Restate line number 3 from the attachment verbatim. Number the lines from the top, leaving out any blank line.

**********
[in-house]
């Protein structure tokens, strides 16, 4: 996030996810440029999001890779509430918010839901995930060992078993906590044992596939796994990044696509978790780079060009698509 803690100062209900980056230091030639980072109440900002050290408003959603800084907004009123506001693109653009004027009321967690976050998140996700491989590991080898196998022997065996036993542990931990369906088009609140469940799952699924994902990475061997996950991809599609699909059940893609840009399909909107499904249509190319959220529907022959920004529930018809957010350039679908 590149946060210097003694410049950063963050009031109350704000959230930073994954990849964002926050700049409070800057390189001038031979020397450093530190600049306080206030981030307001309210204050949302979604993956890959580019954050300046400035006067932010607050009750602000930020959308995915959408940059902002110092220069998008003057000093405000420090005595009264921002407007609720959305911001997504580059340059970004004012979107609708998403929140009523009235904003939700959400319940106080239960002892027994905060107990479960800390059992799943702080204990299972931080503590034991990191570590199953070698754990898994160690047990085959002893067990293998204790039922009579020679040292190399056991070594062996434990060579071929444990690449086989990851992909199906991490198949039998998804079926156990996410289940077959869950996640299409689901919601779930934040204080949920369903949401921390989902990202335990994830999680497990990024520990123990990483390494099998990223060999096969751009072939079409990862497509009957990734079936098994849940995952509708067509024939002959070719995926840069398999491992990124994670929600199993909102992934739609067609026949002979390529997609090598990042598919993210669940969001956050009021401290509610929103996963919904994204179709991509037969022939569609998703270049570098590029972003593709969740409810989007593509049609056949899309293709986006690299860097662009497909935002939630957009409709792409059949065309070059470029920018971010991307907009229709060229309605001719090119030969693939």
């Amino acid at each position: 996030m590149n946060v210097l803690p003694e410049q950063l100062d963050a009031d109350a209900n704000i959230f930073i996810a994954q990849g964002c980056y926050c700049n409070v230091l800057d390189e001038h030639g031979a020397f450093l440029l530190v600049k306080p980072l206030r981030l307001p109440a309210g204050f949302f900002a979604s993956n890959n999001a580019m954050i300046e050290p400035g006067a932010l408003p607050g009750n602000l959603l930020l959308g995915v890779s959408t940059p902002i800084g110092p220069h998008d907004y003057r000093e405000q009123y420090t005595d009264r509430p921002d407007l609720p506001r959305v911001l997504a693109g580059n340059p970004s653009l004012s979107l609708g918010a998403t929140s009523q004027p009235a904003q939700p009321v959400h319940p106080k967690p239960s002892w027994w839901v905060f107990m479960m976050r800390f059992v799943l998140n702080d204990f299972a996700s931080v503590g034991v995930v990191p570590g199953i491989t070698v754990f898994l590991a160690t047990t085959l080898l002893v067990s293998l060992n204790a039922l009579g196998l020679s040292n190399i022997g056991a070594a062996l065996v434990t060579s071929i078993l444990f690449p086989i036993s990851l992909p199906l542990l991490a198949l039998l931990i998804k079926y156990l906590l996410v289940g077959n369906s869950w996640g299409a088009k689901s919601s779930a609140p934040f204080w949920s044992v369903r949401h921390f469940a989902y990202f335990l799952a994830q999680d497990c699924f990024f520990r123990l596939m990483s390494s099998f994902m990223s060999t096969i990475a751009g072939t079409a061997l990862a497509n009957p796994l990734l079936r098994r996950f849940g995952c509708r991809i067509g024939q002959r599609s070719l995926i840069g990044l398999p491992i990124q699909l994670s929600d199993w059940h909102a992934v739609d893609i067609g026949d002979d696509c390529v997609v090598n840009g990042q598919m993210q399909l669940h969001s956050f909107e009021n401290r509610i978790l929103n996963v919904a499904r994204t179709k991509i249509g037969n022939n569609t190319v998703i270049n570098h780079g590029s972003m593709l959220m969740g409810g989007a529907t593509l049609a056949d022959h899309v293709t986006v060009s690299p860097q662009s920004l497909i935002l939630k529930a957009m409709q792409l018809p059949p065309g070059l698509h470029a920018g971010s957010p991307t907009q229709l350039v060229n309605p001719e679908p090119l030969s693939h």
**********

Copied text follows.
């Amino acid at each position: 996030m590149n946060v210097l803690p003694e410049q950063l100062d963050a009031d109350a209900n704000i959230f930073i996810a994954q990849g964002c980056y926050c700049n409070v230091l800057d390189e001038h030639g031979a020397f450093l440029l530190v600049k306080p980072l206030r981030l307001p109440a309210g204050f949302f900002a979604s993956n890959n999001a580019m954050i300046e050290p400035g006067a932010l408003p607050g009750n602000l959603l930020l959308g995915v890779s959408t940059p902002i800084g110092p220069h998008d907004y003057r000093e405000q009123y420090t005595d009264r509430p921002d407007l609720p506001r959305v911001l997504a693109g580059n340059p970004s653009l004012s979107l609708g918010a998403t929140s009523q004027p009235a904003q939700p009321v959400h319940p106080k967690p239960s002892w027994w839901v905060f107990m479960m976050r800390f059992v799943l998140n702080d204990f299972a996700s931080v503590g034991v995930v990191p570590g199953i491989t070698v754990f898994l590991a160690t047990t085959l080898l002893v067990s293998l060992n204790a039922l009579g196998l020679s040292n190399i022997g056991a070594a062996l065996v434990t060579s071929i078993l444990f690449p086989i036993s990851l992909p199906l542990l991490a198949l039998l931990i998804k079926y156990l906590l996410v289940g077959n369906s869950w996640g299409a088009k689901s919601s779930a609140p934040f204080w949920s044992v369903r949401h921390f469940a989902y990202f335990l799952a994830q999680d497990c699924f990024f520990r123990l596939m990483s390494s099998f994902m990223s060999t096969i990475a751009g072939t079409a061997l990862a497509n009957p796994l990734l079936r098994r996950f849940g995952c509708r991809i067509g024939q002959r599609s070719l995926i840069g990044l398999p491992i990124q699909l994670s929600d199993w059940h909102a992934v739609d893609i067609g026949d002979d696509c390529v997609v090598n840009g990042q598919m993210q399909l669940h969001s956050f909107e009021n401290r509610i978790l929103n996963v919904a499904r994204t179709k991509i249509g037969n022939n569609t190319v998703i270049n570098h780079g590029s972003m593709l959220m969740g409810g989007a529907t593509l049609a056949d022959h899309v293709t986006v060009s690299p860097q662009s920004l497909i935002l939630k529930a957009m409709q792409l018809p059949p065309g070059l698509h470029a920018g971010s957010p991307t907009q229709l350039v060229n309605p001719e679908p090119l030969s693939h």